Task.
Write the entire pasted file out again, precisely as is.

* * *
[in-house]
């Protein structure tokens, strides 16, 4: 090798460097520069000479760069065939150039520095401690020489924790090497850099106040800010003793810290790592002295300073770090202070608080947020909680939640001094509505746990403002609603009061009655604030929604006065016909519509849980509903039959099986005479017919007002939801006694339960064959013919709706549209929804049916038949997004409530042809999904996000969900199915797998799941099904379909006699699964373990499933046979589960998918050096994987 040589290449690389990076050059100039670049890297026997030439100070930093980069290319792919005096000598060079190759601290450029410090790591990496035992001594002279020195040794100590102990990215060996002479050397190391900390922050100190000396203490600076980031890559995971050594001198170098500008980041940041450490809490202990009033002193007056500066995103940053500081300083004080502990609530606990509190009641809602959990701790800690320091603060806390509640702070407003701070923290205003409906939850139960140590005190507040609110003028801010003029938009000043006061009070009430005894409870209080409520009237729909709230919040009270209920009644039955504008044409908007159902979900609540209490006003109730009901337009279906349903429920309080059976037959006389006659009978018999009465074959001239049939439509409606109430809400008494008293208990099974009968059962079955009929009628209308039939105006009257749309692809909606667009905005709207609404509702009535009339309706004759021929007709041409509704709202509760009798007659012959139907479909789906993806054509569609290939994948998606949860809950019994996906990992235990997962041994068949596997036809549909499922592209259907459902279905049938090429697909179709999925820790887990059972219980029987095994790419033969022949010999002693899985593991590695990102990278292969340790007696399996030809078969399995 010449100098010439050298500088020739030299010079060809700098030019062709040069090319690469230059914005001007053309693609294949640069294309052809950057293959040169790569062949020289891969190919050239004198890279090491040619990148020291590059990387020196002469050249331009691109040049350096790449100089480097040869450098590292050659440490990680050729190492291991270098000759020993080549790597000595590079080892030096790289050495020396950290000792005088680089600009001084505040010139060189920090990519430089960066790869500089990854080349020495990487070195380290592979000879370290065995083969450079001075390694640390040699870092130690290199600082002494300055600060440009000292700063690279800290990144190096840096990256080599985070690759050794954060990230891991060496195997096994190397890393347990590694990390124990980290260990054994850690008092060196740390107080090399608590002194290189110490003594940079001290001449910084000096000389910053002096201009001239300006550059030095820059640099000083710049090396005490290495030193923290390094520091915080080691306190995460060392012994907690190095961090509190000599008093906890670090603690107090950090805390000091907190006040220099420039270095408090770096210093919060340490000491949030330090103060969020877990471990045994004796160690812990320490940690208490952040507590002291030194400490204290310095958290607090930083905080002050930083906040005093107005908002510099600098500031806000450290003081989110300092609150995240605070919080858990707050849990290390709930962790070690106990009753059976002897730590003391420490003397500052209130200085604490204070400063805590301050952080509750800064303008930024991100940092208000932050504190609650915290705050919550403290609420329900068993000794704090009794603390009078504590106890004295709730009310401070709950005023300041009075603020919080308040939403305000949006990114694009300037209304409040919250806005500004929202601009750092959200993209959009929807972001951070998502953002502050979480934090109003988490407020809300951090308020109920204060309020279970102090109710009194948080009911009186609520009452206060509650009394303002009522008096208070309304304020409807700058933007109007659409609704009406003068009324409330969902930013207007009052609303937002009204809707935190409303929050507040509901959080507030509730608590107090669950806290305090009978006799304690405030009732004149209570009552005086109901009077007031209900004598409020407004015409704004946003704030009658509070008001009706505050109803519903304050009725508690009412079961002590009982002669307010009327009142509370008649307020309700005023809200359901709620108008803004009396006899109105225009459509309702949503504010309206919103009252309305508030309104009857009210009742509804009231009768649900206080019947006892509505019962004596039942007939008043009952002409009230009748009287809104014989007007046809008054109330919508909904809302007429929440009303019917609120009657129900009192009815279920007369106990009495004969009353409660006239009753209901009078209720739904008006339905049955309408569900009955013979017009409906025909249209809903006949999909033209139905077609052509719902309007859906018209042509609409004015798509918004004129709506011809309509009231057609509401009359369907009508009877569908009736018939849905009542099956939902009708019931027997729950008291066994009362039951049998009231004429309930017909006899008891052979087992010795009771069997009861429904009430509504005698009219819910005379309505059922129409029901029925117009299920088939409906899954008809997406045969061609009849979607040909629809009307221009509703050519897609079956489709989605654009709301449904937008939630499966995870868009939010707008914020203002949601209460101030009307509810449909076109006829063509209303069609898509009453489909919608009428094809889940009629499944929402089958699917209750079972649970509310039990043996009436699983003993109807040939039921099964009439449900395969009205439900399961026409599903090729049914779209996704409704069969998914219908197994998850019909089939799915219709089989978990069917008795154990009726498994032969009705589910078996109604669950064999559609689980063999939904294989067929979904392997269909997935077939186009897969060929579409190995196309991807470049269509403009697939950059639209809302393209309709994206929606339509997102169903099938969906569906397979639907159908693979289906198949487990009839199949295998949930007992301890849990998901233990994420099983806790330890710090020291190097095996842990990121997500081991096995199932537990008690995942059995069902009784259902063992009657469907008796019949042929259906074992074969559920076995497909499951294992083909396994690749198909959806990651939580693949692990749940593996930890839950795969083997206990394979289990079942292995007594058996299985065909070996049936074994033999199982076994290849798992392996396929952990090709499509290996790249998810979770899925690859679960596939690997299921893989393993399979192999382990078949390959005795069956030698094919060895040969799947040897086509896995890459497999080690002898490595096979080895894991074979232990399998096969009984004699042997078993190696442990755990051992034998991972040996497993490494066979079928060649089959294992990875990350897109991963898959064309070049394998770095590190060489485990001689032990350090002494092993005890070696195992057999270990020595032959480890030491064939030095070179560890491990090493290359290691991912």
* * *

[in-house]
């Protein structure tokens, strides 16, 4: 090798460097520069000479760069065939150039520095401690020489924790090497850099106040800010003793810290790592002295300073770090202070608080947020909680939640001094509505746990403002609603009061009655604030929604006065016909519509849980509903039959099986005479017919007002939801006694339960064959013919709706549209929804049916038949997004409530042809999904996000969900199915797998799941099904379909006699699964373990499933046979589960998918050096994987 040589290449690389990076050059100039670049890297026997030439100070930093980069290319792919005096000598060079190759601290450029410090790591990496035992001594002279020195040794100590102990990215060996002479050397190391900390922050100190000396203490600076980031890559995971050594001198170098500008980041940041450490809490202990009033002193007056500066995103940053500081300083004080502990609530606990509190009641809602959990701790800690320091603060806390509640702070407003701070923290205003409906939850139960140590005190507040609110003028801010003029938009000043006061009070009430005894409870209080409520009237729909709230919040009270209920009644039955504008044409908007159902979900609540209490006003109730009901337009279906349903429920309080059976037959006389006659009978018999009465074959001239049939439509409606109430809400008494008293208990099974009968059962079955009929009628209308039939105006009257749309692809909606667009905005709207609404509702009535009339309706004759021929007709041409509704709202509760009798007659012959139907479909789906993806054509569609290939994948998606949860809950019994996906990992235990997962041994068949596997036809549909499922592209259907459902279905049938090429697909179709999925820790887990059972219980029987095994790419033969022949010999002693899985593991590695990102990278292969340790007696399996030809078969399995 010449100098010439050298500088020739030299010079060809700098030019062709040069090319690469230059914005001007053309693609294949640069294309052809950057293959040169790569062949020289891969190919050239004198890279090491040619990148020291590059990387020196002469050249331009691109040049350096790449100089480097040869450098590292050659440490990680050729190492291991270098000759020993080549790597000595590079080892030096790289050495020396950290000792005088680089600009001084505040010139060189920090990519430089960066790869500089990854080349020495990487070195380290592979000879370290065995083969450079001075390694640390040699870092130690290199600082002494300055600060440009000292700063690279800290990144190096840096990256080599985070690759050794954060990230891991060496195997096994190397890393347990590694990390124990980290260990054994850690008092060196740390107080090399608590002194290189110490003594940079001290001449910084000096000389910053002096201009001239300006550059030095820059640099000083710049090396005490290495030193923290390094520091915080080691306190995460060392012994907690190095961090509190000599008093906890670090603690107090950090805390000091907190006040220099420039270095408090770096210093919060340490000491949030330090103060969020877990471990045994004796160690812990320490940690208490952040507590002291030194400490204290310095958290607090930083905080002050930083906040005093107005908002510099600098500031806000450290003081989110300092609150995240605070919080858990707050849990290390709930962790070690106990009753059976002897730590003391420490003397500052209130200085604490204070400063805590301050952080509750800064303008930024991100940092208000932050504190609650915290705050919550403290609420329900068993000794704090009794603390009078504590106890004295709730009310401070709950005023300041009075603020919080308040939403305000949006990114694009300037209304409040919250806005500004929202601009750092959200993209959009929807972001951070998502953002502050979480934090109003988490407020809300951090308020109920204060309020279970102090109710009194948080009911009186609520009452206060509650009394303002009522008096208070309304304020409807700058933007109007659409609704009406003068009324409330969902930013207007009052609303937002009204809707935190409303929050507040509901959080507030509730608590107090669950806290305090009978006799304690405030009732004149209570009552005086109901009077007031209900004598409020407004015409704004946003704030009658509070008001009706505050109803519903304050009725508690009412079961002590009982002669307010009327009142509370008649307020309700005023809200359901709620108008803004009396006899109105225009459509309702949503504010309206919103009252309305508030309104009857009210009742509804009231009768649900206080019947006892509505019962004596039942007939008043009952002409009230009748009287809104014989007007046809008054109330919508909904809302007429929440009303019917609120009657129900009192009815279920007369106990009495004969009353409660006239009753209901009078209720739904008006339905049955309408569900009955013979017009409906025909249209809903006949999909033209139905077609052509719902309007859906018209042509609409004015798509918004004129709506011809309509009231057609509401009359369907009508009877569908009736018939849905009542099956939902009708019931027997729950008291066994009362039951049998009231004429309930017909006899008891052979087992010795009771069997009861429904009430509504005698009219819910005379309505059922129409029901029925117009299920088939409906899954008809997406045969061609009849979607040909629809009307221009509703050519897609079956489709989605654009709301449904937008939630499966995870868009939010707008914020203002949601209460101030009307509810449909076109006829063509209303069609898509009453489909919608009428094809889940009629499944929402089958699917209750079972649970509310039990043996009436699983003993109807040939039921099964009439449900395969009205439900399961026409599903090729049914779209996704409704069969998914219908197994998850019909089939799915219709089989978990069917008795154990009726498994032969009705589910078996109604669950064999559609689980063999939904294989067929979904392997269909997935077939186009897969060929579409190995196309991807470049269509403009697939950059639209809302393209309709994206929606339509997102169903099938969906569906397979639907159908693979289906198949487990009839199949295998949930007992301890849990998901233990994420099983806790330890710090020291190097095996842990990121997500081991096995199932537990008690995942059995069902009784259902063992009657469907008796019949042929259906074992074969559920076995497909499951294992083909396994690749198909959806990651939580693949692990749940593996930890839950795969083997206990394979289990079942292995007594058996299985065909070996049936074994033999199982076994290849798992392996396929952990090709499509290996790249998810979770899925690859679960596939690997299921893989393993399979192999382990078949390959005795069956030698094919060895040969799947040897086509896995890459497999080690002898490595096979080895894991074979232990399998096969009984004699042997078993190696442990755990051992034998991972040996497993490494066979079928060649089959294992990875990350897109991963898959064309070049394998770095590190060489485990001689032990350090002494092993005890070696195992057999270990020595032959480890030491064939030095070179560890491990090493290359290691991912």